Special Report: Big Lake cold case - part II - KWES NewsWest 9 / Midland, Odessa, Big Spring, TX: newswest9.com |

Special Report: Big Lake cold case - part II

Photo of Jacqueline Victoria Lambert (Source: Big Lake Wildcat Archives) Photo of Jacqueline Victoria Lambert (Source: Big Lake Wildcat Archives)
BIG LAKE, TX (KWES) -

We continue our special report on a 32-year-old cold case out of Big Lake.

A woman was found dead on the side of the road in 1984. That woman was later identified as Jackie Lambert of Killeen.

Ruled a murder, investigators ran into a dead end in the case.

That's until Lambert's nephew came forth with knowledge of an assault that happened months prior to her death.

"They made her strip down naked," said Lambert's nephew, Antonio Montjoy. "They tied her to a chair, she was hit in the head with a baseball bat, she was kicked in her stomach when she was pregnant but nobody knew she was pregnant. They let a dog attack her and then they threw hot sauce on her body while it was all welped up, then he made her touch herself."

Antonio Montjoy has reviewed the police reports countless times. Those reports reveal Jackie Victoria Lambert was assaulted in Killeen on the evening of September 29, 1983.

She was on her way to work when three women and a man forced her to go to a trailer with them.

The man who initiated the graphic assault was actually interested in pursuing a romantic relationship with Lambert. That is, until he learned some new information.

"He always wanted to talk to her and be with her and she didn't want to be with him," said Montjoy. "She was with this other guy that he did not like."

The people responsible for the attack were charged with aggravated kidnapping and aggravated assault.

The then, 20-year-old Lambert, went to stay at a crisis center in Killeen, where she began receiving death threats just months after the assault.

"She was really scared for her life," said Montjoy. "Nobody was supposed to know she was at the center. It was supposed to be discreet. But somehow somebody found out. The center basically allowed those calls to be given to her even though she said she didn't want to talk to anybody."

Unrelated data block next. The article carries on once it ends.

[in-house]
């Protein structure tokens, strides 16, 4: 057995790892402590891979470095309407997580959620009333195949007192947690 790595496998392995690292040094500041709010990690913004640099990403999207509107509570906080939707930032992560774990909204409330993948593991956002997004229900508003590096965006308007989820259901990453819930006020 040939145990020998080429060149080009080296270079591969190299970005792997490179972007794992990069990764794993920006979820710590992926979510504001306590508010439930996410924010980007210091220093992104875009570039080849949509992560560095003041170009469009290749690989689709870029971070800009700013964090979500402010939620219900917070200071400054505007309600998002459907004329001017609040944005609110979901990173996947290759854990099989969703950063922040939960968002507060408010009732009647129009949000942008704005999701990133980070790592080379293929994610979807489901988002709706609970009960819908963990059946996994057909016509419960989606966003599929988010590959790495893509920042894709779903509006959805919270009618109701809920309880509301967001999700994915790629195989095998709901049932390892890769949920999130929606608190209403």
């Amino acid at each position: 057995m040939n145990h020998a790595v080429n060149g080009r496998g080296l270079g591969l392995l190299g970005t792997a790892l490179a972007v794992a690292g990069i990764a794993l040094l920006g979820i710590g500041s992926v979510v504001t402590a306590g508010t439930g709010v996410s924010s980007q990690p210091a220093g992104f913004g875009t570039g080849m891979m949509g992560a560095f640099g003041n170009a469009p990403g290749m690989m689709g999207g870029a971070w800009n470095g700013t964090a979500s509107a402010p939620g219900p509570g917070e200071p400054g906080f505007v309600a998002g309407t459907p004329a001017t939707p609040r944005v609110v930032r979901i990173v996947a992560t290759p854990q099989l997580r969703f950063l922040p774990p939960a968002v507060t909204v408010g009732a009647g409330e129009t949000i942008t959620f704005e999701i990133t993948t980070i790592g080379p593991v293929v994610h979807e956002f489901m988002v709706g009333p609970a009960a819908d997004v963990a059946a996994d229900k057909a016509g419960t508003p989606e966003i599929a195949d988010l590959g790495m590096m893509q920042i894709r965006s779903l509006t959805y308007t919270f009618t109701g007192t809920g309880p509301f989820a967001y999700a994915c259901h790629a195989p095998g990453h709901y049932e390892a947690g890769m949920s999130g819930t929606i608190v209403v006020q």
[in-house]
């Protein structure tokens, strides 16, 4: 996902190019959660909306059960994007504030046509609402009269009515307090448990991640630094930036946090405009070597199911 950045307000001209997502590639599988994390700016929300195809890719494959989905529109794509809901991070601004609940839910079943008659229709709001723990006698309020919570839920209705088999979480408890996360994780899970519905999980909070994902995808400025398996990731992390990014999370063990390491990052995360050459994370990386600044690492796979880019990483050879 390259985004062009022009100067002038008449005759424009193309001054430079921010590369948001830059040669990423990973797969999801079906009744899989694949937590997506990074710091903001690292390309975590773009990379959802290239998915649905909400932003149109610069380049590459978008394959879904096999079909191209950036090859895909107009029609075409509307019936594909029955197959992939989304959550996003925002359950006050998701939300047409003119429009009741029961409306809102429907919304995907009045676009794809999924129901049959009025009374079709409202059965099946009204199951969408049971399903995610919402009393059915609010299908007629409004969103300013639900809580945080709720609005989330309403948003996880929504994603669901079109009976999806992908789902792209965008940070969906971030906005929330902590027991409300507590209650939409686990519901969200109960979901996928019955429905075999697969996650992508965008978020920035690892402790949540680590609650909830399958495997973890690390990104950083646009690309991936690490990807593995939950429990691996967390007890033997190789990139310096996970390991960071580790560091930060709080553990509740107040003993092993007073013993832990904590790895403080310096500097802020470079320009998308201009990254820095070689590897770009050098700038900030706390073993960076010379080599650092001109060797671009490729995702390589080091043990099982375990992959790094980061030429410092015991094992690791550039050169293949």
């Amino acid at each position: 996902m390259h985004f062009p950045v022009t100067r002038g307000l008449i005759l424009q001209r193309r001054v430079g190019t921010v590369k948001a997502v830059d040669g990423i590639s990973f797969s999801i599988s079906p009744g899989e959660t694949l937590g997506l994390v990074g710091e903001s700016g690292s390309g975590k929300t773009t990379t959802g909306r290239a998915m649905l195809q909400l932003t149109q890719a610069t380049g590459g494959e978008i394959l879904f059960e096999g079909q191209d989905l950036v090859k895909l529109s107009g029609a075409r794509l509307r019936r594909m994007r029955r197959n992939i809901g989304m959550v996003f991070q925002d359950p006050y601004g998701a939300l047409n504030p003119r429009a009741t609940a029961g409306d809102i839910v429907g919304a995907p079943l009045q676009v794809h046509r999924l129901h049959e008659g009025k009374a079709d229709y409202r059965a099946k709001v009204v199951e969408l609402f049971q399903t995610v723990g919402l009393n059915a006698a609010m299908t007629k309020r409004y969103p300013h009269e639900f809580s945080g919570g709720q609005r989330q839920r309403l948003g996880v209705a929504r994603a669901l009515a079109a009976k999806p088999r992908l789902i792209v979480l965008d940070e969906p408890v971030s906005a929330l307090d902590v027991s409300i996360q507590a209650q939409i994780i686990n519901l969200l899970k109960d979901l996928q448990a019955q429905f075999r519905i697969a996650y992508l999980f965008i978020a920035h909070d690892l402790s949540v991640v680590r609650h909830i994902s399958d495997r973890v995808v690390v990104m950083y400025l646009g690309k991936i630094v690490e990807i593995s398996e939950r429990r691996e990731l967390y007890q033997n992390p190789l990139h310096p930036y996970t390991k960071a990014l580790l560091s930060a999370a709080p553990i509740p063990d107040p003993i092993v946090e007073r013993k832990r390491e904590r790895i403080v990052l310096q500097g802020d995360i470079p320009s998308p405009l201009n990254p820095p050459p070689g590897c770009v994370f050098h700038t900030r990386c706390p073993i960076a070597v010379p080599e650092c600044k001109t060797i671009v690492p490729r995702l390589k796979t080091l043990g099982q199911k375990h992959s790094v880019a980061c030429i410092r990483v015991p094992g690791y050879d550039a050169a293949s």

Needing to get away for a while, she hitched a ride with a long haul truck driver.

Lambert accompanied him on his normal route from Killeen to Arizona.

She stayed in touch with her family through post cards until the post cards stopped.

"The one she sent from Arizona, she said, 'Hey, I'm on my way home. I'll be there in two days.' And she never showed up," Montjoy said.

On their way home, Lambert and the truck driver stopped for a bite to eat in Big Lake, Texas, on Aug. 8, 1984.

Police told Montjoy, witnesses said the two had gotten into a fight, so she took off walking. She headed east out of Big Lake, unaware she was walking into her final moments.

For years, Montjoy has been looking into this case himself. In fact, he recently went to the address of where his aunt was assaulted.

He spoke with a person mentioned in Lambert's testimony, who unveiled a detail that could point to who killed his aunt.
 
"He was like, 'Yeah, the guy that initially had her beat up, he had something to do with her getting killed. And so did the truck driver. Him and the truck driver had an agreement worked out.' And I'm just listening to what he was saying, and I was like, 'wow.' It was crazy," said Montjoy.

Montjoy compiled the evidence and took the case to the Texas Rangers.

We spoke with Trooper Justin Baker, Public Information Officer with the Texas Department of Public Safety, about what authorities are doing to find justice for Lambert and her family.

"We have newer technology that we can hopefully go back and get some of that evidence and use some modern technology to hopefully create new leads into the case," said Baker.

Baker said even the most minute details could prove to be helpful. If you traveled on Highway 67 on the night of Aug. 8, 1984 and noticed anything, you could hold a very important piece that could solve this murder.

"Any little bit of information you might have that wasn't brought up years ago, please bring that information forward," said Baker. "Little bits of information can lead to a break in the case, which could lead to an arrest and lead to closure for the family."

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